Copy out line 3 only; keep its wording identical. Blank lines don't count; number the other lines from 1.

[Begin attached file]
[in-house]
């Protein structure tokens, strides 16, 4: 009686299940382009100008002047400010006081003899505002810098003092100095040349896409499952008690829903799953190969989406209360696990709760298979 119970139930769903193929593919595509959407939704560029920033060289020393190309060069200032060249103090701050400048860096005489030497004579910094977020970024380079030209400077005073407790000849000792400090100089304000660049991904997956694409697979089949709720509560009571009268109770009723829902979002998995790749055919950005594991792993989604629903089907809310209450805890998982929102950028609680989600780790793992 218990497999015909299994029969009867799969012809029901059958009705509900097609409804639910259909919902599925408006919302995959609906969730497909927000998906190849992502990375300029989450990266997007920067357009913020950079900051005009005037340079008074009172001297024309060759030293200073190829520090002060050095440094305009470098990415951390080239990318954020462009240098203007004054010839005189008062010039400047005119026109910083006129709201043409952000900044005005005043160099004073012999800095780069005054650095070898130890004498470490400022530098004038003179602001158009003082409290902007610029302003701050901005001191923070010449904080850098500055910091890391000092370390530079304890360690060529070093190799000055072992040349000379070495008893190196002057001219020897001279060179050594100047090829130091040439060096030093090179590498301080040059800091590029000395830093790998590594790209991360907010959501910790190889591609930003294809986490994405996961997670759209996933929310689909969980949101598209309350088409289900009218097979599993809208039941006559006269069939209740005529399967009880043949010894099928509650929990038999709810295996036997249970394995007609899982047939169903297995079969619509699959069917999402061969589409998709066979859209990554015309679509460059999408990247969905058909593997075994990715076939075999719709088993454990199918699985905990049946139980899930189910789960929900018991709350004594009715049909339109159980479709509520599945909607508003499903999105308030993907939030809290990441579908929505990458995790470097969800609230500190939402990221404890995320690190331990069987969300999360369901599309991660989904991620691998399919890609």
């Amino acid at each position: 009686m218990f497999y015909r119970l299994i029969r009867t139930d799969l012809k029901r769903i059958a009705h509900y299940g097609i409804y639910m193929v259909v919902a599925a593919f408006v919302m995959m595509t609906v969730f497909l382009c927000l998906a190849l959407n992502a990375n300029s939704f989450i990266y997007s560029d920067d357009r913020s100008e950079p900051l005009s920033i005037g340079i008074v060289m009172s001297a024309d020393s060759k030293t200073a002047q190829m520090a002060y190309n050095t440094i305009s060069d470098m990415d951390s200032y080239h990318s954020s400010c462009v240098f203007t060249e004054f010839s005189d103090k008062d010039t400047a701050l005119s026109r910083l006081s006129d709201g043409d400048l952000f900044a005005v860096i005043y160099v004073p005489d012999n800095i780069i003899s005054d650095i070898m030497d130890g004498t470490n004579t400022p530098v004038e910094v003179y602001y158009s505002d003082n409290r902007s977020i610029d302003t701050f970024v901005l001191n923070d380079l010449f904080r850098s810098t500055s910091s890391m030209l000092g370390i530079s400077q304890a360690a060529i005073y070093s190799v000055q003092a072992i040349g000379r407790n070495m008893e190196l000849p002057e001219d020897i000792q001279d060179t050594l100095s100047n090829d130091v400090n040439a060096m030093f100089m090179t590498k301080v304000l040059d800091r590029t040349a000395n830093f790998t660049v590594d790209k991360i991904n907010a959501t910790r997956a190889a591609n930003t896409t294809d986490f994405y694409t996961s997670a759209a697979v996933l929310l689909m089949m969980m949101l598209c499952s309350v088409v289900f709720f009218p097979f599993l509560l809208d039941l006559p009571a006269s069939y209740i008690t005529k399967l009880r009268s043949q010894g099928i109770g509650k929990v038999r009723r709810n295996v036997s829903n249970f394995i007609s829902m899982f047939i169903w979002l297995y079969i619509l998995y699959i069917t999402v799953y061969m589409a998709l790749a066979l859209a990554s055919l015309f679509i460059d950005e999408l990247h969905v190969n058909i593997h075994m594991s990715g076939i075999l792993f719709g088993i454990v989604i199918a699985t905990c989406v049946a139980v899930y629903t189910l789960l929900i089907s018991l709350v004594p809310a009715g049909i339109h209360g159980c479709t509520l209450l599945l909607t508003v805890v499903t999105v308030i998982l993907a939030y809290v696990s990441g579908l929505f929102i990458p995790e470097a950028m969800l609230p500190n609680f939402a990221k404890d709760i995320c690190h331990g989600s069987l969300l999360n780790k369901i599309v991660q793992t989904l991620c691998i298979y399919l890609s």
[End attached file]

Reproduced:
């Amino acid at each position: 009686m218990f497999y015909r119970l299994i029969r009867t139930d799969l012809k029901r769903i059958a009705h509900y299940g097609i409804y639910m193929v259909v919902a599925a593919f408006v919302m995959m595509t609906v969730f497909l382009c927000l998906a190849l959407n992502a990375n300029s939704f989450i990266y997007s560029d920067d357009r913020s100008e950079p900051l005009s920033i005037g340079i008074v060289m009172s001297a024309d020393s060759k030293t200073a002047q190829m520090a002060y190309n050095t440094i305009s060069d470098m990415d951390s200032y080239h990318s954020s400010c462009v240098f203007t060249e004054f010839s005189d103090k008062d010039t400047a701050l005119s026109r910083l006081s006129d709201g043409d400048l952000f900044a005005v860096i005043y160099v004073p005489d012999n800095i780069i003899s005054d650095i070898m030497d130890g004498t470490n004579t400022p530098v004038e910094v003179y602001y158009s505002d003082n409290r902007s977020i610029d302003t701050f970024v901005l001191n923070d380079l010449f904080r850098s810098t500055s910091s890391m030209l000092g370390i530079s400077q304890a360690a060529i005073y070093s190799v000055q003092a072992i040349g000379r407790n070495m008893e190196l000849p002057e001219d020897i000792q001279d060179t050594l100095s100047n090829d130091v400090n040439a060096m030093f100089m090179t590498k301080v304000l040059d800091r590029t040349a000395n830093f790998t660049v590594d790209k991360i991904n907010a959501t910790r997956a190889a591609n930003t896409t294809d986490f994405y694409t996961s997670a759209a697979v996933l929310l689909m089949m969980m949101l598209c499952s309350v088409v289900f709720f009218p097979f599993l509560l809208d039941l006559p009571a006269s069939y209740i008690t005529k399967l009880r009268s043949q010894g099928i109770g509650k929990v038999r009723r709810n295996v036997s829903n249970f394995i007609s829902m899982f047939i169903w979002l297995y079969i619509l998995y699959i069917t999402v799953y061969m589409a998709l790749a066979l859209a990554s055919l015309f679509i460059d950005e999408l990247h969905v190969n058909i593997h075994m594991s990715g076939i075999l792993f719709g088993i454990v989604i199918a699985t905990c989406v049946a139980v899930y629903t189910l789960l929900i089907s018991l709350v004594p809310a009715g049909i339109h209360g159980c479709t509520l209450l599945l909607t508003v805890v499903t999105v308030i998982l993907a939030y809290v696990s990441g579908l929505f929102i990458p995790e470097a950028m969800l609230p500190n609680f939402a990221k404890d709760i995320c690190h331990g989600s069987l969300l999360n780790k369901i599309v991660q793992t989904l991620c691998i298979y399919l890609s």